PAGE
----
As Russia’s coronavirus cases spike to over 106,000, journalists for the country’s handful of independent media outlets charge that Russian prosecutors are using anti-fake-news regulations to target reporting critical of the government’s handling of the COVID-19 pandemic.
As of April 1, Russia’s Criminal Code has authorized prosecutors to launch criminal investigations into the public dissemination of “knowingly” false information that damages the health or causes the death of an individual. Depending on the case, potential fines range from 300,000 rubles (about $4,061) to 2 million rubles (about $27,072). A prison sentence of three to five years, as well as terms of “corrective” or “compulsory” labor up to two years, can also be imposed.
In an April 28 letter to their audiences, the 25 members of Syndicate-100, a collective of independent Russian news outlets led by Novaya Gazeta, charged that regional prosecutors and police officials are using these regulations to pressure media that highlight officials’ shortcomings in response to the coronavirus pandemic.
“Independent and justifiable information enrages those who, wielding authority during a crisis situation, handle their work badly,” the journalists wrote.
Rather than false information, the provisions “are aimed against information as such,” they concluded.
Over the past month, prosecutors appear to have opened dozens of criminal cases into allegedly false information about the COVID-19 pandemic spread via websites, social media, or messaging apps. In some instances, regional police have posted online "self-criticism" videos of fined individuals who admit their wrongdoing.
To date, most of these cases do not appear to involve news media. Two instances, however, stood out to Syndicate-100 as potentially foreshadowing the future for Russia's journalists.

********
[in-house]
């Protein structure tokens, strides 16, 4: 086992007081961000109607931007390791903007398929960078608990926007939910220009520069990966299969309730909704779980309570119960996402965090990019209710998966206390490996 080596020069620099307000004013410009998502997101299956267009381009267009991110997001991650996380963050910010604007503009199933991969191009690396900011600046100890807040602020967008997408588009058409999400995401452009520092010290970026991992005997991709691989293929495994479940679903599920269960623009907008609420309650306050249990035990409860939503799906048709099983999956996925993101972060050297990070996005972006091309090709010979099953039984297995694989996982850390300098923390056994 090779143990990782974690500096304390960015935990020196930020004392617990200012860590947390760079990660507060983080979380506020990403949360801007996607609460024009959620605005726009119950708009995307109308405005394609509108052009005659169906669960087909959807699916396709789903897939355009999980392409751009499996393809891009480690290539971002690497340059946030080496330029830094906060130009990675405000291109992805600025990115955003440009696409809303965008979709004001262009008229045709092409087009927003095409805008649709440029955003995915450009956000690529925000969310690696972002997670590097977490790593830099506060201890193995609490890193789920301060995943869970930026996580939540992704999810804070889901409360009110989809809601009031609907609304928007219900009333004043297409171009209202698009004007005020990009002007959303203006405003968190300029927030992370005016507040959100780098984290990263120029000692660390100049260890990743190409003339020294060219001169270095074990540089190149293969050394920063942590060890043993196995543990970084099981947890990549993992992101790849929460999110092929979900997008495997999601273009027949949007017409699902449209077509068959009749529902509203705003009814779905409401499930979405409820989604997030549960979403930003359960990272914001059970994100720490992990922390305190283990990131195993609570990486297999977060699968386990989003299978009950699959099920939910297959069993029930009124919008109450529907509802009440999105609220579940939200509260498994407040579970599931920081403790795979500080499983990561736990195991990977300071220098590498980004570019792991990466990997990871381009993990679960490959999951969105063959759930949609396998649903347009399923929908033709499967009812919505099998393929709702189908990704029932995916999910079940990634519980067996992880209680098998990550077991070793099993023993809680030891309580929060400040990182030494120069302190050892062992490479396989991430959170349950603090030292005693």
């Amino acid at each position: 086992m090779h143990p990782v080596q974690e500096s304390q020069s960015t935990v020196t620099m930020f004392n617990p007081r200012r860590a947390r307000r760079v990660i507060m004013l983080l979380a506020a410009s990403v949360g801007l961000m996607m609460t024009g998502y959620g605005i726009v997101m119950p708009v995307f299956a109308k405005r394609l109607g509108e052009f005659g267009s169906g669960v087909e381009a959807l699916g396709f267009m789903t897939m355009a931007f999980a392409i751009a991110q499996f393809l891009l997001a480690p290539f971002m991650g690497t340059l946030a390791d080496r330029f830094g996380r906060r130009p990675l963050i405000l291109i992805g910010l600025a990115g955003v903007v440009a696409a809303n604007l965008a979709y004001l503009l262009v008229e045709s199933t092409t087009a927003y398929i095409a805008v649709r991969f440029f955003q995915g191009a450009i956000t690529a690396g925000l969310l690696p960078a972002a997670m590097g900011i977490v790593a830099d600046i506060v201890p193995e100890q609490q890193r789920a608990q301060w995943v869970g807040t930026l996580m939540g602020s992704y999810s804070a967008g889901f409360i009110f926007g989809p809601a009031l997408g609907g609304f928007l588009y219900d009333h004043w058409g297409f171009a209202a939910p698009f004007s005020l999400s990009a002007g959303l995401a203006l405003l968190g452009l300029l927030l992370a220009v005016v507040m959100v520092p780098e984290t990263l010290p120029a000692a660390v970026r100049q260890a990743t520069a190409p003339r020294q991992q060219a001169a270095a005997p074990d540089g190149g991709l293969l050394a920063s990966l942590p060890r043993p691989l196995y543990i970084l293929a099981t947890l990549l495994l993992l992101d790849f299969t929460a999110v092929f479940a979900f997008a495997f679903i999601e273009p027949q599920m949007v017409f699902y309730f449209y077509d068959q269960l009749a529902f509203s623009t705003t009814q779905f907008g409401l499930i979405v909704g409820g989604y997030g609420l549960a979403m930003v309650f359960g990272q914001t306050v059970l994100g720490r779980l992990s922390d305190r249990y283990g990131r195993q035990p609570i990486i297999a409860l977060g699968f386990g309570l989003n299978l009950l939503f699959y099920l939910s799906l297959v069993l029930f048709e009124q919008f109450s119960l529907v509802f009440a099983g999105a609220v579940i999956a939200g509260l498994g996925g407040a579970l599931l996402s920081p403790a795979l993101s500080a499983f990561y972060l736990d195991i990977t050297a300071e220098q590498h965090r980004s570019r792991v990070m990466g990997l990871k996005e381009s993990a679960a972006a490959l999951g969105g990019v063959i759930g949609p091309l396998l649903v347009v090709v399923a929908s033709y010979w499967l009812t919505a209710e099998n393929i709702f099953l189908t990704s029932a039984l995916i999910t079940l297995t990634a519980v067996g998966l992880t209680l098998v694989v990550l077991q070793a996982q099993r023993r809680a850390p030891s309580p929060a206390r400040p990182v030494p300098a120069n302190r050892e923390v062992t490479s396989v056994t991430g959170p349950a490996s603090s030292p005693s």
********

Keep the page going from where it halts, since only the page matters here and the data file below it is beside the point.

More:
One targets an interview conducted by St. Petersburg journalist Tatiana Voltskaya with an anonymous reanimation specialist who reported a critical lack of physicians and medical equipment in the city’s hospitals. At the doctor’s request, Voltskaya did not reveal his identity. Investigators are demanding the recording of their conversation, however.
Voltskaya works as a freelance journalist for the Russian Service of Radio Free Europe/Radio Liberty, which also manages Current Time in association with the Voice of America.
Russia’s state communications regulator, Roskomnadzor, has stated that it will block online access to Voltskaya’s story for “containing appeals to mass riots, extremist activities, and participation in mass (public) actions held with infringement of the established order. “
Russian medical personnel frequently request anonymity when interviewed about the coronavirus pandemic since, they say, they risk losing their jobs or becoming part of a criminal investigation if identified by name.
On April 28, Russian President Vladimir Putin also acknowledged that shortages of protective face masks, COVID-19 tests, medicine, and medical equipment exist despite increased domestic production and imports. He tasked the Ministry of Industry and Trade to increase daily domestic production of such items and to strictly ensure that all available resources are used.